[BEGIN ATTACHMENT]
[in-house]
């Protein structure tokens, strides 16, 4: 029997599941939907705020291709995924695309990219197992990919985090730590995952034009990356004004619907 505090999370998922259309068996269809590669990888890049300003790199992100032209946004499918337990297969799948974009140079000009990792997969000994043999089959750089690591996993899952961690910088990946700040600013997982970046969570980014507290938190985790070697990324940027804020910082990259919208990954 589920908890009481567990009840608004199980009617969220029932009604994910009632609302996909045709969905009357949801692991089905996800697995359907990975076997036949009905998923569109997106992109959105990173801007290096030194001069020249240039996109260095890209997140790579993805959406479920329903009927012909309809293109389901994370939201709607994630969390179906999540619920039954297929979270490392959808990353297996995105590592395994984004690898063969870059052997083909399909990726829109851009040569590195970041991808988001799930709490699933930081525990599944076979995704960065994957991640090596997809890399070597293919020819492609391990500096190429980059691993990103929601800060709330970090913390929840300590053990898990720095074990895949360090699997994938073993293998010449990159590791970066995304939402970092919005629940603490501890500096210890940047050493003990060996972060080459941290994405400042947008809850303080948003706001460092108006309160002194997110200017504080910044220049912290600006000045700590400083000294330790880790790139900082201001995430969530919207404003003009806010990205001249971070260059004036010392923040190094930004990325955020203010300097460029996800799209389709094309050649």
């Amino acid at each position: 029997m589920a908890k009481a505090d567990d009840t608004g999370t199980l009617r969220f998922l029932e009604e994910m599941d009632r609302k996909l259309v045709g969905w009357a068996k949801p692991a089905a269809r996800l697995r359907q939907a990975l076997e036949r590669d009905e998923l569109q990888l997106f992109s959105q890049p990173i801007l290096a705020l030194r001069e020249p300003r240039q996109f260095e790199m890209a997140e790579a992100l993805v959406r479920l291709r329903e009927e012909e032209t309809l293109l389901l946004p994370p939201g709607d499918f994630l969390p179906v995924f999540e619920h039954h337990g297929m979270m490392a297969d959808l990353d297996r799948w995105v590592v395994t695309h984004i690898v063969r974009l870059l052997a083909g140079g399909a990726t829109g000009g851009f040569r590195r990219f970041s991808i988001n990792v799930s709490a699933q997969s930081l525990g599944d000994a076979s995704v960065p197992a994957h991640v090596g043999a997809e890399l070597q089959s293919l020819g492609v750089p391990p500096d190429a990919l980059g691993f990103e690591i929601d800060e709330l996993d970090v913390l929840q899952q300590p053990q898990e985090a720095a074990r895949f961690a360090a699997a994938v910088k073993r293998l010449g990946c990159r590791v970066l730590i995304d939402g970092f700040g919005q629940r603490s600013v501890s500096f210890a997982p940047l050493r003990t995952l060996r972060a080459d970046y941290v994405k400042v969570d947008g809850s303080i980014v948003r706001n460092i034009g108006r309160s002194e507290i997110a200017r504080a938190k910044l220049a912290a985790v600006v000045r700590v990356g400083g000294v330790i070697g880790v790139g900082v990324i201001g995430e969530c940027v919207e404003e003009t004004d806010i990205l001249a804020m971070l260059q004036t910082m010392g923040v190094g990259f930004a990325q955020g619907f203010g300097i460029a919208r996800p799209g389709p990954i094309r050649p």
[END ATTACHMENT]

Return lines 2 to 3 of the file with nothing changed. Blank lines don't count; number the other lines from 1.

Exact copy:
């Protein structure tokens, strides 16, 4: 029997599941939907705020291709995924695309990219197992990919985090730590995952034009990356004004619907 505090999370998922259309068996269809590669990888890049300003790199992100032209946004499918337990297969799948974009140079000009990792997969000994043999089959750089690591996993899952961690910088990946700040600013997982970046969570980014507290938190985790070697990324940027804020910082990259919208990954 589920908890009481567990009840608004199980009617969220029932009604994910009632609302996909045709969905009357949801692991089905996800697995359907990975076997036949009905998923569109997106992109959105990173801007290096030194001069020249240039996109260095890209997140790579993805959406479920329903009927012909309809293109389901994370939201709607994630969390179906999540619920039954297929979270490392959808990353297996995105590592395994984004690898063969870059052997083909399909990726829109851009040569590195970041991808988001799930709490699933930081525990599944076979995704960065994957991640090596997809890399070597293919020819492609391990500096190429980059691993990103929601800060709330970090913390929840300590053990898990720095074990895949360090699997994938073993293998010449990159590791970066995304939402970092919005629940603490501890500096210890940047050493003990060996972060080459941290994405400042947008809850303080948003706001460092108006309160002194997110200017504080910044220049912290600006000045700590400083000294330790880790790139900082201001995430969530919207404003003009806010990205001249971070260059004036010392923040190094930004990325955020203010300097460029996800799209389709094309050649």
């Amino acid at each position: 029997m589920a908890k009481a505090d567990d009840t608004g999370t199980l009617r969220f998922l029932e009604e994910m599941d009632r609302k996909l259309v045709g969905w009357a068996k949801p692991a089905a269809r996800l697995r359907q939907a990975l076997e036949r590669d009905e998923l569109q990888l997106f992109s959105q890049p990173i801007l290096a705020l030194r001069e020249p300003r240039q996109f260095e790199m890209a997140e790579a992100l993805v959406r479920l291709r329903e009927e012909e032209t309809l293109l389901l946004p994370p939201g709607d499918f994630l969390p179906v995924f999540e619920h039954h337990g297929m979270m490392a297969d959808l990353d297996r799948w995105v590592v395994t695309h984004i690898v063969r974009l870059l052997a083909g140079g399909a990726t829109g000009g851009f040569r590195r990219f970041s991808i988001n990792v799930s709490a699933q997969s930081l525990g599944d000994a076979s995704v960065p197992a994957h991640v090596g043999a997809e890399l070597q089959s293919l020819g492609v750089p391990p500096d190429a990919l980059g691993f990103e690591i929601d800060e709330l996993d970090v913390l929840q899952q300590p053990q898990e985090a720095a074990r895949f961690a360090a699997a994938v910088k073993r293998l010449g990946c990159r590791v970066l730590i995304d939402g970092f700040g919005q629940r603490s600013v501890s500096f210890a997982p940047l050493r003990t995952l060996r972060a080459d970046y941290v994405k400042v969570d947008g809850s303080i980014v948003r706001n460092i034009g108006r309160s002194e507290i997110a200017r504080a938190k910044l220049a912290a985790v600006v000045r700590v990356g400083g000294v330790i070697g880790v790139g900082v990324i201001g995430e969530c940027v919207e404003e003009t004004d806010i990205l001249a804020m971070l260059q004036t910082m010392g923040v190094g990259f930004a990325q955020g619907f203010g300097i460029a919208r996800p799209g389709p990954i094309r050649p």